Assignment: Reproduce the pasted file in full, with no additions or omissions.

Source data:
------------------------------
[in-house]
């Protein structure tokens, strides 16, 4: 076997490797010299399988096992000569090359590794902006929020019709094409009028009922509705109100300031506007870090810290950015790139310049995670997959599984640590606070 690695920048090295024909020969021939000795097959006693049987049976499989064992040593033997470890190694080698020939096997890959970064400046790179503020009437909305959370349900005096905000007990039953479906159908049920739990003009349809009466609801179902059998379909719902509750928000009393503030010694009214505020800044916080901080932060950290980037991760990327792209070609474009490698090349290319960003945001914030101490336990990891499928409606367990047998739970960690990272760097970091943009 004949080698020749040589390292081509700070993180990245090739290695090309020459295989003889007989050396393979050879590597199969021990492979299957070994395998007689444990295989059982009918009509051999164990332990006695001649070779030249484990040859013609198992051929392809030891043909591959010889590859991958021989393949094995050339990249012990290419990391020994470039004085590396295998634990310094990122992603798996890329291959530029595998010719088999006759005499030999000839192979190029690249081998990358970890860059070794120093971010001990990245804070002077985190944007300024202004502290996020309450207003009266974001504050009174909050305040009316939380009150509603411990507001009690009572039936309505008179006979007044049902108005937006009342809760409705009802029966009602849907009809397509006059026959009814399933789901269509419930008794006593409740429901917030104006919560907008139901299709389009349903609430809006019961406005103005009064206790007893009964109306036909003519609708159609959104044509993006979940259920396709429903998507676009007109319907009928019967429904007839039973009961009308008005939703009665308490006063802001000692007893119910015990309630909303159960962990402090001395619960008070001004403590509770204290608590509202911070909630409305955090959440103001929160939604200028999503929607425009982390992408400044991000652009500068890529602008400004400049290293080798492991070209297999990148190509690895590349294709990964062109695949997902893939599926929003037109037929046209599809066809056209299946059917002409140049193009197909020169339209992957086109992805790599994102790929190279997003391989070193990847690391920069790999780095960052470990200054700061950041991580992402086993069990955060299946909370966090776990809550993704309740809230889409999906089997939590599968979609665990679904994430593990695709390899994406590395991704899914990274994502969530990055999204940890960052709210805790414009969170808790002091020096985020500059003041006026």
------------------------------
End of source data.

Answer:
[in-house]
């Protein structure tokens, strides 16, 4: 076997490797010299399988096992000569090359590794902006929020019709094409009028009922509705109100300031506007870090810290950015790139310049995670997959599984640590606070 690695920048090295024909020969021939000795097959006693049987049976499989064992040593033997470890190694080698020939096997890959970064400046790179503020009437909305959370349900005096905000007990039953479906159908049920739990003009349809009466609801179902059998379909719902509750928000009393503030010694009214505020800044916080901080932060950290980037991760990327792209070609474009490698090349290319960003945001914030101490336990990891499928409606367990047998739970960690990272760097970091943009 004949080698020749040589390292081509700070993180990245090739290695090309020459295989003889007989050396393979050879590597199969021990492979299957070994395998007689444990295989059982009918009509051999164990332990006695001649070779030249484990040859013609198992051929392809030891043909591959010889590859991958021989393949094995050339990249012990290419990391020994470039004085590396295998634990310094990122992603798996890329291959530029595998010719088999006759005499030999000839192979190029690249081998990358970890860059070794120093971010001990990245804070002077985190944007300024202004502290996020309450207003009266974001504050009174909050305040009316939380009150509603411990507001009690009572039936309505008179006979007044049902108005937006009342809760409705009802029966009602849907009809397509006059026959009814399933789901269509419930008794006593409740429901917030104006919560907008139901299709389009349903609430809006019961406005103005009064206790007893009964109306036909003519609708159609959104044509993006979940259920396709429903998507676009007109319907009928019967429904007839039973009961009308008005939703009665308490006063802001000692007893119910015990309630909303159960962990402090001395619960008070001004403590509770204290608590509202911070909630409305955090959440103001929160939604200028999503929607425009982390992408400044991000652009500068890529602008400004400049290293080798492991070209297999990148190509690895590349294709990964062109695949997902893939599926929003037109037929046209599809066809056209299946059917002409140049193009197909020169339209992957086109992805790599994102790929190279997003391989070193990847690391920069790999780095960052470990200054700061950041991580992402086993069990955060299946909370966090776990809550993704309740809230889409999906089997939590599968979609665990679904994430593990695709390899994406590395991704899914990274994502969530990055999204940890960052709210805790414009969170808790002091020096985020500059003041006026």